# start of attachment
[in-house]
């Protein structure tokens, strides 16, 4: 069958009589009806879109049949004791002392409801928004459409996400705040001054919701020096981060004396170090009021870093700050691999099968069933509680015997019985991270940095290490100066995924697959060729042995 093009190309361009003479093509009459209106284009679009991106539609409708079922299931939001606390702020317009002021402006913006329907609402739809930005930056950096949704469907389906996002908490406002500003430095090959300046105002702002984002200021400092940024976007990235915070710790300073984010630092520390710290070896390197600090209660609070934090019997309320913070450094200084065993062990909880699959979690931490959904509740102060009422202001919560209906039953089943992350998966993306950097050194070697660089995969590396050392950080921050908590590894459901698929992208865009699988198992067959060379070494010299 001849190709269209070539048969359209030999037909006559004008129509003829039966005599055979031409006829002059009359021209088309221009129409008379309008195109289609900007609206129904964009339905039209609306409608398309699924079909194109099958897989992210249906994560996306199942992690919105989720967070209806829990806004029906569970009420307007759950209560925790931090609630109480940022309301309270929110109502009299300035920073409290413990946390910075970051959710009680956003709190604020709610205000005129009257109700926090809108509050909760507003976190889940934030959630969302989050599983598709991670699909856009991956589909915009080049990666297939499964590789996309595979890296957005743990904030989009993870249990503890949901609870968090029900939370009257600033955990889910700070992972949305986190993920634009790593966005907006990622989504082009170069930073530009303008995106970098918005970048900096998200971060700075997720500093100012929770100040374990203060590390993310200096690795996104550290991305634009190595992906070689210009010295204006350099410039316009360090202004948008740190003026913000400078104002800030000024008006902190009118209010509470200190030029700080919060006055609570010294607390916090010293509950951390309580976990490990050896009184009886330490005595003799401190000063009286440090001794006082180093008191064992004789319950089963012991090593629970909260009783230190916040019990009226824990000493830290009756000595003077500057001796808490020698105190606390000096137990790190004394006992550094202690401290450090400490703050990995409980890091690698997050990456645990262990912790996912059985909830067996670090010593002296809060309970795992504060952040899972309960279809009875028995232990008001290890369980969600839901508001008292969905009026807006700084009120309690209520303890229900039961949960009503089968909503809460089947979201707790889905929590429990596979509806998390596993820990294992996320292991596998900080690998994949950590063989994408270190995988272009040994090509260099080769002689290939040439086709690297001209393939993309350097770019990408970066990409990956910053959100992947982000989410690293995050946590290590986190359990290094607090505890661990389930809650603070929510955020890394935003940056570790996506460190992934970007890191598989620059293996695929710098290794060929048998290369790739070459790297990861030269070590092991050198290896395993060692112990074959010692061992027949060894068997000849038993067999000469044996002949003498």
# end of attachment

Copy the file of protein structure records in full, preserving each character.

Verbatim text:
[in-house]
């Protein structure tokens, strides 16, 4: 069958009589009806879109049949004791002392409801928004459409996400705040001054919701020096981060004396170090009021870093700050691999099968069933509680015997019985991270940095290490100066995924697959060729042995 093009190309361009003479093509009459209106284009679009991106539609409708079922299931939001606390702020317009002021402006913006329907609402739809930005930056950096949704469907389906996002908490406002500003430095090959300046105002702002984002200021400092940024976007990235915070710790300073984010630092520390710290070896390197600090209660609070934090019997309320913070450094200084065993062990909880699959979690931490959904509740102060009422202001919560209906039953089943992350998966993306950097050194070697660089995969590396050392950080921050908590590894459901698929992208865009699988198992067959060379070494010299 001849190709269209070539048969359209030999037909006559004008129509003829039966005599055979031409006829002059009359021209088309221009129409008379309008195109289609900007609206129904964009339905039209609306409608398309699924079909194109099958897989992210249906994560996306199942992690919105989720967070209806829990806004029906569970009420307007759950209560925790931090609630109480940022309301309270929110109502009299300035920073409290413990946390910075970051959710009680956003709190604020709610205000005129009257109700926090809108509050909760507003976190889940934030959630969302989050599983598709991670699909856009991956589909915009080049990666297939499964590789996309595979890296957005743990904030989009993870249990503890949901609870968090029900939370009257600033955990889910700070992972949305986190993920634009790593966005907006990622989504082009170069930073530009303008995106970098918005970048900096998200971060700075997720500093100012929770100040374990203060590390993310200096690795996104550290991305634009190595992906070689210009010295204006350099410039316009360090202004948008740190003026913000400078104002800030000024008006902190009118209010509470200190030029700080919060006055609570010294607390916090010293509950951390309580976990490990050896009184009886330490005595003799401190000063009286440090001794006082180093008191064992004789319950089963012991090593629970909260009783230190916040019990009226824990000493830290009756000595003077500057001796808490020698105190606390000096137990790190004394006992550094202690401290450090400490703050990995409980890091690698997050990456645990262990912790996912059985909830067996670090010593002296809060309970795992504060952040899972309960279809009875028995232990008001290890369980969600839901508001008292969905009026807006700084009120309690209520303890229900039961949960009503089968909503809460089947979201707790889905929590429990596979509806998390596993820990294992996320292991596998900080690998994949950590063989994408270190995988272009040994090509260099080769002689290939040439086709690297001209393939993309350097770019990408970066990409990956910053959100992947982000989410690293995050946590290590986190359990290094607090505890661990389930809650603070929510955020890394935003940056570790996506460190992934970007890191598989620059293996695929710098290794060929048998290369790739070459790297990861030269070590092991050198290896395993060692112990074959010692061992027949060894068997000849038993067999000469044996002949003498």